This is a series that offers a gentle introduction to Linux for newcomers.
A desktop environment is a collection of disparate components that integrate together. They bundle these components to provide a common graphical user interface with elements such as icons, toolbars, wallpapers, and desktop widgets. Additionally, most desktop environments include a set of integrated applications and utilities.
Desktop environments (now abbreviated as DE) provide their own window manager, system software that controls the placement and appearance of windows within a windowing system. They also provide a file manager which organizes, lists, and locates files and directories. Other aspects include a background provider, a panel to provide a menu and display information, as well as a setting/configuration manager to customize the environment.
Ultimately, a DE is a piece of software. While they are more complicated than most other types of software, they are installed in the same way.
Ubuntu 21.04 uses the GNOME 3 DE.
Ubuntu flavours offer a unique way to experience Ubuntu, each with their own choice of default applications and settings. To date, this Linux for Starters has focused on the GNOME edition of Ubuntu. But there’s other official flavors including:
- Kubuntu – offers the KDE Plasma Desktop.
- Xubuntu – comes with XFCE, a light and configurable DE.
- Lubuntu – provides a light, fast and modern Ubuntu flavour using LXQt as its default DE.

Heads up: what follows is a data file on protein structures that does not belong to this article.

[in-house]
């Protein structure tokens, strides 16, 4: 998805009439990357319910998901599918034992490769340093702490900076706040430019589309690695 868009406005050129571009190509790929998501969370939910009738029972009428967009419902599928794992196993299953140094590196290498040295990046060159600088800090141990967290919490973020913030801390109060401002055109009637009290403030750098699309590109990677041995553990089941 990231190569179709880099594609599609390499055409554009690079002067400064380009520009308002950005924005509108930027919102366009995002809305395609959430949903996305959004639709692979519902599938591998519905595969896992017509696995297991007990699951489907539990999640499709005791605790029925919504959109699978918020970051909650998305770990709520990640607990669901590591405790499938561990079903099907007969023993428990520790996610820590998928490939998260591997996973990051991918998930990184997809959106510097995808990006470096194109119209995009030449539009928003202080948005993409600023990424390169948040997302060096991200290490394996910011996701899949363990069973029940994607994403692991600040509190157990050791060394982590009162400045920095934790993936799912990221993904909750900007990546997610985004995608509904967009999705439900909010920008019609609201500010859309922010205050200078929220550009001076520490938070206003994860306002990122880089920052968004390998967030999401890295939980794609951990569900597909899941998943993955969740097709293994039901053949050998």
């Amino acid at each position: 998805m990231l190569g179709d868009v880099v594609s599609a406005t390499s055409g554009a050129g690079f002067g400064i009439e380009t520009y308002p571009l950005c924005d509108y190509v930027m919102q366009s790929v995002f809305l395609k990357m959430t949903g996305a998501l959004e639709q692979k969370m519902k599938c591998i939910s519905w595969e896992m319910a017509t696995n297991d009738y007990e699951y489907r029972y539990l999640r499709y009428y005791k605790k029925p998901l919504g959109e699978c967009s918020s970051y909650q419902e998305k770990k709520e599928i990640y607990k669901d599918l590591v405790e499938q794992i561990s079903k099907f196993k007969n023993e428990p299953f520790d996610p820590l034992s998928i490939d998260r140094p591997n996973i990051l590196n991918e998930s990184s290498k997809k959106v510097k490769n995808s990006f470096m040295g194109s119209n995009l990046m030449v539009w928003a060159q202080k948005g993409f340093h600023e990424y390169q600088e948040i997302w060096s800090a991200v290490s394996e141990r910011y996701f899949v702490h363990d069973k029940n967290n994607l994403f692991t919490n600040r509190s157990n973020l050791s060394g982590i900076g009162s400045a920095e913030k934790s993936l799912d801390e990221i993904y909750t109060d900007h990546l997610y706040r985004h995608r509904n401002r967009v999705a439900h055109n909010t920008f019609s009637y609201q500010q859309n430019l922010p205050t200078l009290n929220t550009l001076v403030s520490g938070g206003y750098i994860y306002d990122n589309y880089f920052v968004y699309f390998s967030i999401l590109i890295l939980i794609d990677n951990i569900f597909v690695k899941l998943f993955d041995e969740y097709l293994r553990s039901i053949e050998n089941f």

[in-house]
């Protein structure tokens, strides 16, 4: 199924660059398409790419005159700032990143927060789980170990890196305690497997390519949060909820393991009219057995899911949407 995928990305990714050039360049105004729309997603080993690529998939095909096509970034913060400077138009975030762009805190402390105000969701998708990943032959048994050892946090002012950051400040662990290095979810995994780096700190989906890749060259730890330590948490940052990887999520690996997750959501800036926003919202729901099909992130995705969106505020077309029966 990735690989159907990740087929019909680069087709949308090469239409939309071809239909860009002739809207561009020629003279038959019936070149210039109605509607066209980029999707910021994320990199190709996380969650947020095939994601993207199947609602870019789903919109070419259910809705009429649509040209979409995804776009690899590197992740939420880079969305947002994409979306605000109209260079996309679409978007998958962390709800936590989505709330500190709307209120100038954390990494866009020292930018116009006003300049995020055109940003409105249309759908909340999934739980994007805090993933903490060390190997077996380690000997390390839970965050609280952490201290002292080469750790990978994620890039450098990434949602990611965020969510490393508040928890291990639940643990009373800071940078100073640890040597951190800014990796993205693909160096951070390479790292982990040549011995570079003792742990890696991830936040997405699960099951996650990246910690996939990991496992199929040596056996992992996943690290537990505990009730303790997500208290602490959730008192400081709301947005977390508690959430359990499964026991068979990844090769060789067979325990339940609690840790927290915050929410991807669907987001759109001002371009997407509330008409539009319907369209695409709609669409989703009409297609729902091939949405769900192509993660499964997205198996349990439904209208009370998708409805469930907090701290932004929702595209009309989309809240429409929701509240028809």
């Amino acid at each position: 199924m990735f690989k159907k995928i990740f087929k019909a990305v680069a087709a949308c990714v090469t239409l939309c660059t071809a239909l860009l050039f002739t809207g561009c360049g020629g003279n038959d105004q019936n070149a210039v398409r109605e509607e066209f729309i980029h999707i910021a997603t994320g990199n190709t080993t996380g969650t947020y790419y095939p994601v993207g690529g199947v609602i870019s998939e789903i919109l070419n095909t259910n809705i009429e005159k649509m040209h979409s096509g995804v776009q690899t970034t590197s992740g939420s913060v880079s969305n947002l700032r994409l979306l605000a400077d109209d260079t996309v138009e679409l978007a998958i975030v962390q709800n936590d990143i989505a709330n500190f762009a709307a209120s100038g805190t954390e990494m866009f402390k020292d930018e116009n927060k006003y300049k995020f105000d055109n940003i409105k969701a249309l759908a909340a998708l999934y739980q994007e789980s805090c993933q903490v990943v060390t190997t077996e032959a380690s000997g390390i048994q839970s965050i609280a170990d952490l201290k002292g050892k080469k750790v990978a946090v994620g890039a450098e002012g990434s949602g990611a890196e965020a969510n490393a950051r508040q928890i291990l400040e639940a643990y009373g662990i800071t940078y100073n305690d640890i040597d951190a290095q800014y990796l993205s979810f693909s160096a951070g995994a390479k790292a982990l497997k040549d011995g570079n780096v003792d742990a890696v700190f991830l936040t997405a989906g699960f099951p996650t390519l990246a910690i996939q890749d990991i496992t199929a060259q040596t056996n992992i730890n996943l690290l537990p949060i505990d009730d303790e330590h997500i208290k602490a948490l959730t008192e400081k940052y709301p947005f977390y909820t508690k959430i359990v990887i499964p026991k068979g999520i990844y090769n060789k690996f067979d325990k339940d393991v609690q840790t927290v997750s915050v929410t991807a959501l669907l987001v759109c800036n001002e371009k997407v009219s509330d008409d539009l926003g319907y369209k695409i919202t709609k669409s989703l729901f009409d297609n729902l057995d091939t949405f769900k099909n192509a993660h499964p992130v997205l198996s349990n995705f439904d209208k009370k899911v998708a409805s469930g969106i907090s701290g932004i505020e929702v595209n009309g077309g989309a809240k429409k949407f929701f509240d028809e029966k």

- Ubuntu MATE – offers the continuation of the GNOME 2 DE.
- Ubuntu Budgie – provides the Budgie DE which focuses on simplicity and elegance.
It’s possible to install these flavours (and others) as a fresh installation. But what if you want to try a different desktop to GNOME 3? It’s easy to experiment with different desktops without wiping Ubuntu and installing a flavour from scratch.
First, we strongly recommend you create a separate user as DEs can share the same configuration files causing strange things to happen, especially with theming.
Running multiple DEs is possible and a great way to experiment, but you may need to resolve minor issues (which can be a good way of learning in itself). But if you want everything to “work out of the box”, you might wish to experiment running multiple desktop environments in a different way (such as using another machine or with virtualization software such as VirtualBox).
Let’s start with KDE Plasma 5.
All articles in this series:
|Linux For Starters: Your Guide to Linux|
|Part 1||What is Linux? Why use Linux? What do I need?|
|Part 2||Choose a Linux distribution meeting your specific needs and requirements.|
|Part 3||Make a bootable Ubuntu USB stick in Windows.|
|Part 4||We show you how to install Ubuntu 21.04 on your hard disk.|
|Part 5||Things to do after installing Ubuntu.|
|Part 6||Navigating your way around the Desktop.|
|Part 7||Updating the system, install new software.|
|Part 8||Open source replacements for proprietary Windows desktop software.|
|Part 9||Get started with the power and flexibility of the terminal.|
|Part 10||We cover the basics of files and permissions.|
|Part 11||Getting help from your system.|
|Part 12||Learn all about the file system.|
|Part 13||Manipulating files from the shell.|
|Part 14||Maintain your system with these simple tips.|
|Part 15||Managing users on your system.|
|Part 16||Explore different desktops to GNOME 3.|
|Part 17||Gaming on Linux.|
|Part 18||Protect your privacy with this guide.|
|Part 19||Access the Windows desktop from Linux using a remote desktop client.|
|Part 20||Set up a virtual machine running Ubuntu as the host and openSUSE as the guest.|
|Part 21||Wine lets you run Windows programs on Linux without emulation.|